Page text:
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Social Media Activism, Self-Representation and the Construction of Political Biographies

Barassi, Veronica. 2018. Social Media Activism, Self-Representation and the Construction of Political Biographies. In: Graham Meikle, ed. Routledge Companion to Media and Activism. London: Routledge. ISBN 9781351190022 [Book Section]

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Abstract or Description

This chapter will provide a overview of the current literature on social media activism. It will show that so far scholars questioned and analysed the different ways in which political activists are appropriating and using social media technologies, to organize and partake into collective actions and mass protests (Gerbaudo, 2012; Cammaerts et al, 2013; Mattoni, 2012; Barassi and Treré, 2012; Barassi, 2015; Kavada, 2014; Castells, 2012; Dencik and Leistert, 2015; Wolfson, 2014; Postill, 2014). They also investigated the complex relationship between technological affordances and the emergence of new political repertoires of protest (Gerbaudo, 2015; Wolfson, 2014) and considered collective understandings of online political identity construction (Kavada, 2015; Milan, 2015). Yet, the chapter will argue that very little attention has been placed on a fundamental aspect of social media activism: the relationship between political self-construction, digital storytelling and identity narratives.
Whilst some communication scholars in the past have considered the relationship between digital storytelling and ‘alternative’ publics (Toft and Bennett 2008; Couldry, 2008), within the current literature on social media activism the only example of work, which tackles the complex relationship between the self-construction of political activists, identity narratives and digital storytelling is the work of Vivienne (2016), which explores activists’ need to use digital technologies as tools for self construction through narratives. The chapter will thus try to overcome such gap in the field by introducing the concept of digital ‘political biography’. Drawing on an the findings of an ethnographic study of activists in Italy, the UK and Spain the chapter will argue that social media have become a platform where activists construct their political biographies with reference to both civic engagement and family life. The understanding of the interconnection between social media technologies and political biographies amongst activists is particularly important today, because it can enable us to ask questions about the tension between the creative elements of social media practices for political activists and the broader political economic implications activists data flows on the commercial Web.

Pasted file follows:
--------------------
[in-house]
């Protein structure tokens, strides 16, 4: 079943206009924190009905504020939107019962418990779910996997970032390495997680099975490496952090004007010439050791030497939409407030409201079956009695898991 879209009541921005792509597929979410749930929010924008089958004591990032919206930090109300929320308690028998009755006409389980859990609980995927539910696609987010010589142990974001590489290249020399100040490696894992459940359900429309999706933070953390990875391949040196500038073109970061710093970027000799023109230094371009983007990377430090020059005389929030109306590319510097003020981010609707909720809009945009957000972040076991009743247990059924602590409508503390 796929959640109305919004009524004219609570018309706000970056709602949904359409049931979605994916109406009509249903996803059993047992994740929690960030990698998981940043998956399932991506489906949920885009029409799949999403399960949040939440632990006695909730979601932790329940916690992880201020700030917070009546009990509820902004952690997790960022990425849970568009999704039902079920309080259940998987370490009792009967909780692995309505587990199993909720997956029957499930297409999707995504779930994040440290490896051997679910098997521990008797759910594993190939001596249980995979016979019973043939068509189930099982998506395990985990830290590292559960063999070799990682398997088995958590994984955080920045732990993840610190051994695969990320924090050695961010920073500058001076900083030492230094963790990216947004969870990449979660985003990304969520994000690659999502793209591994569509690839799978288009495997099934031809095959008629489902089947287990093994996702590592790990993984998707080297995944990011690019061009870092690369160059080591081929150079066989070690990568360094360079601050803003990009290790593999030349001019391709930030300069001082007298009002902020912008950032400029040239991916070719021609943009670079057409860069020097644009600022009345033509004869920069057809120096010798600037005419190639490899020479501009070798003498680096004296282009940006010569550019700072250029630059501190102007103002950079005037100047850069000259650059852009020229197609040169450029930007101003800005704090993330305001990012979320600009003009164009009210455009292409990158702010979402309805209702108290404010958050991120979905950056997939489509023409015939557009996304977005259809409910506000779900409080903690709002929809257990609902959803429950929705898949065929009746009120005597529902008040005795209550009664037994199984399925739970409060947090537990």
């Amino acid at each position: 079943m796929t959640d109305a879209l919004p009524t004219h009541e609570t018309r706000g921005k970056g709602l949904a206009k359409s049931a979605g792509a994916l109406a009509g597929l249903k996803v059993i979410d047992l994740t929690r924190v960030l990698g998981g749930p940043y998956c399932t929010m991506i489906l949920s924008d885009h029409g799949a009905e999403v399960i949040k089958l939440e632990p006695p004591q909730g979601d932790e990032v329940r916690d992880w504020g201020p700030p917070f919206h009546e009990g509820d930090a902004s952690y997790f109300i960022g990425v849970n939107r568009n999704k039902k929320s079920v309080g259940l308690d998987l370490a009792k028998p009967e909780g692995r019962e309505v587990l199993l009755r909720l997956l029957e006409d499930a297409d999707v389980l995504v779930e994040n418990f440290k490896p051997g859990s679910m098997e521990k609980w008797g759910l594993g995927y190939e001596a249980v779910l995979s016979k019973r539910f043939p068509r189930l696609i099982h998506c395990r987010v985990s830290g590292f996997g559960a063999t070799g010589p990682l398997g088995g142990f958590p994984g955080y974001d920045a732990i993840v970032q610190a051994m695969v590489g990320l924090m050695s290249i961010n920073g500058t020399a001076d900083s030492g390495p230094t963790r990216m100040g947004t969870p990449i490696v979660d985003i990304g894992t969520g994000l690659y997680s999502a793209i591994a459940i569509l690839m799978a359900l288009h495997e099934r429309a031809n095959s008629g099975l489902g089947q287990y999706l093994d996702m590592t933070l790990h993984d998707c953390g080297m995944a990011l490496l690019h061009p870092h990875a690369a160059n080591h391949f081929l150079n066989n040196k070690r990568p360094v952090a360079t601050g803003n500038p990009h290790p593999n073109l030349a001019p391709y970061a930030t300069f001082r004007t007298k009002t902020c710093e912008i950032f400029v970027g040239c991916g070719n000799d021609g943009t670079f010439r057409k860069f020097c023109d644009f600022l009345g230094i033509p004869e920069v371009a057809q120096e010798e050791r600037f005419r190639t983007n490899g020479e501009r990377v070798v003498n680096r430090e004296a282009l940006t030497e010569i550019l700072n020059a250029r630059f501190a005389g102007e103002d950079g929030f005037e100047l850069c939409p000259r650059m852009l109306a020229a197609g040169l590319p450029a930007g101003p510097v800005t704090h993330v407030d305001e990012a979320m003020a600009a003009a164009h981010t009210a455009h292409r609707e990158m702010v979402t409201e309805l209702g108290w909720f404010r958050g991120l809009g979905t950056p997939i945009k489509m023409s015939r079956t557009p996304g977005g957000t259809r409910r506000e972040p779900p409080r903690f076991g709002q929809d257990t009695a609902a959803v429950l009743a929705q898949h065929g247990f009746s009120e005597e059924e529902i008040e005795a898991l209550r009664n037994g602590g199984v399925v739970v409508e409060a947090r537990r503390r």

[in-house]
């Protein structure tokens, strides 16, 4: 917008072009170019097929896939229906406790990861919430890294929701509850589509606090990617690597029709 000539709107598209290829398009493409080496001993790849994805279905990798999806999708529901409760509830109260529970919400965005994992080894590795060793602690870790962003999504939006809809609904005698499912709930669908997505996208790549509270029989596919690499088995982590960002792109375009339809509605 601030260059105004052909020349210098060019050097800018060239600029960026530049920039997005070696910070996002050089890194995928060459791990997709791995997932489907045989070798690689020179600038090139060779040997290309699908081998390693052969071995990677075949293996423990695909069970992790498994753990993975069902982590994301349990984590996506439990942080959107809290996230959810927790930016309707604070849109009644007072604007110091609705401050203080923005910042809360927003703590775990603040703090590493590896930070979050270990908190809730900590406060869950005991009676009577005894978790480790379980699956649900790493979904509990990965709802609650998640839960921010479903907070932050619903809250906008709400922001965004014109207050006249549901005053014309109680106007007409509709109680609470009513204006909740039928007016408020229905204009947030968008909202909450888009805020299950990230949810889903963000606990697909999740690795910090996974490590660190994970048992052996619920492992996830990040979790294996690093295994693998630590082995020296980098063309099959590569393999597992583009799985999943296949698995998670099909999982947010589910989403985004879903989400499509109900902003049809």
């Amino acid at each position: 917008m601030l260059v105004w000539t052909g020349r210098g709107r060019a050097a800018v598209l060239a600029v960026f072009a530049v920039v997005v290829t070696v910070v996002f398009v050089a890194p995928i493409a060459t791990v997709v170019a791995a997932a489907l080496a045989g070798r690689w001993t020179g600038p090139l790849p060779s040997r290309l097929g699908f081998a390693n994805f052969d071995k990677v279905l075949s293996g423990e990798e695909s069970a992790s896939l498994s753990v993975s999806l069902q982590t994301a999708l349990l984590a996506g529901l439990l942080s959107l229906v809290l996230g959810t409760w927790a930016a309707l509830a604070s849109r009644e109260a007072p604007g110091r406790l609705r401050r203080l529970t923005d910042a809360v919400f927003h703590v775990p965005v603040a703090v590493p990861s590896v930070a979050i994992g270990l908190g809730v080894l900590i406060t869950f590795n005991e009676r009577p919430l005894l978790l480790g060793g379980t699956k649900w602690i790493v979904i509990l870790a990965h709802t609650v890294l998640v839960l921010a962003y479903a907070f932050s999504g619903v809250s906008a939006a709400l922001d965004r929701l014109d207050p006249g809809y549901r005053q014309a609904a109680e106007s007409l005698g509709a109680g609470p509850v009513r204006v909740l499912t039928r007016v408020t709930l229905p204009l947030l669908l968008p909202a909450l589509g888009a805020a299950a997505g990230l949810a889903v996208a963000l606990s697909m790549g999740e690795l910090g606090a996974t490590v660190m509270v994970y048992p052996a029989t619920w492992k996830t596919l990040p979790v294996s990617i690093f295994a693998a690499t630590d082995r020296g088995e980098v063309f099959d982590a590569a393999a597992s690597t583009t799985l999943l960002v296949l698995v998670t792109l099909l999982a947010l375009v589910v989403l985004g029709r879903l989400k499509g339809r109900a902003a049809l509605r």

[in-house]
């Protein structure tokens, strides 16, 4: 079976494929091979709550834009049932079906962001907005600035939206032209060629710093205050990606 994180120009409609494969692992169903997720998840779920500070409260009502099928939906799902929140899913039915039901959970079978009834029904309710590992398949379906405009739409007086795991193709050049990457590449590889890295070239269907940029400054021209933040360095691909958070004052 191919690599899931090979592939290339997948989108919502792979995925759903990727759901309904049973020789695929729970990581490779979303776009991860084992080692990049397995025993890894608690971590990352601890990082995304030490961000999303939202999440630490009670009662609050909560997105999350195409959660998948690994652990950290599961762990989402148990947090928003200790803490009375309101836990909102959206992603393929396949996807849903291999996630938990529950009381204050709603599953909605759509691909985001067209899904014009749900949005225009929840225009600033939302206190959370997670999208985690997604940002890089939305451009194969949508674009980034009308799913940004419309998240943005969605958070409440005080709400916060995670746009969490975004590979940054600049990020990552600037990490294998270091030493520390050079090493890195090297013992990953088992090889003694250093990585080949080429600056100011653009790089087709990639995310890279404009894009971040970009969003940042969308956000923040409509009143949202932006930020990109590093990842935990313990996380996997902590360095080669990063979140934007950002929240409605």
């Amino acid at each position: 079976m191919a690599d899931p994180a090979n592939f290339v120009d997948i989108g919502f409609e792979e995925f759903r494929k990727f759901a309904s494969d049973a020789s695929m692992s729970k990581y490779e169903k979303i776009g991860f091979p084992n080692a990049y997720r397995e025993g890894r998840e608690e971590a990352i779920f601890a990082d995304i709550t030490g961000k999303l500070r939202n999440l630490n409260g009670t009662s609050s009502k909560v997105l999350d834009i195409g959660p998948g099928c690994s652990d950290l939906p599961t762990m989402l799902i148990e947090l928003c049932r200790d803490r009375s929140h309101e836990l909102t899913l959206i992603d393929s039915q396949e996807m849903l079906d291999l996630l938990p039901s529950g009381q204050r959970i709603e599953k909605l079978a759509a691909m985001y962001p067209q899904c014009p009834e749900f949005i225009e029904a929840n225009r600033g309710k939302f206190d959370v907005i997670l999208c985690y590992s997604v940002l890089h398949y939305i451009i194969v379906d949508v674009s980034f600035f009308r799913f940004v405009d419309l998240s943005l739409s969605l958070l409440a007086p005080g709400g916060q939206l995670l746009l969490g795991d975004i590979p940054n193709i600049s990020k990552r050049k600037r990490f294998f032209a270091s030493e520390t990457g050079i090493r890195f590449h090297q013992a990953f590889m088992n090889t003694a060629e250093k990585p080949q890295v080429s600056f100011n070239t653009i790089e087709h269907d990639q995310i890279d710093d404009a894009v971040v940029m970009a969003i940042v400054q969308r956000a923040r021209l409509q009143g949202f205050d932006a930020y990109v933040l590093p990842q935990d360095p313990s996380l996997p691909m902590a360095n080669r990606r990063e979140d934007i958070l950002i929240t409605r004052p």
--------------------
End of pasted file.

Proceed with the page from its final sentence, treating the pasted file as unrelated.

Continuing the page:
Item Type:

Book Section

Departments, Centres and Research Units:

Media, Communications and Cultural Studies

Dates:

DateEvent
January 2018Accepted
March 2018Published

Item ID:

23736

Date Deposited:

12 Jul 2018 13:10

Last Modified:

04 Sep 2019 02:12

URI:

http://research.gold.ac.uk/id/eprint/23736

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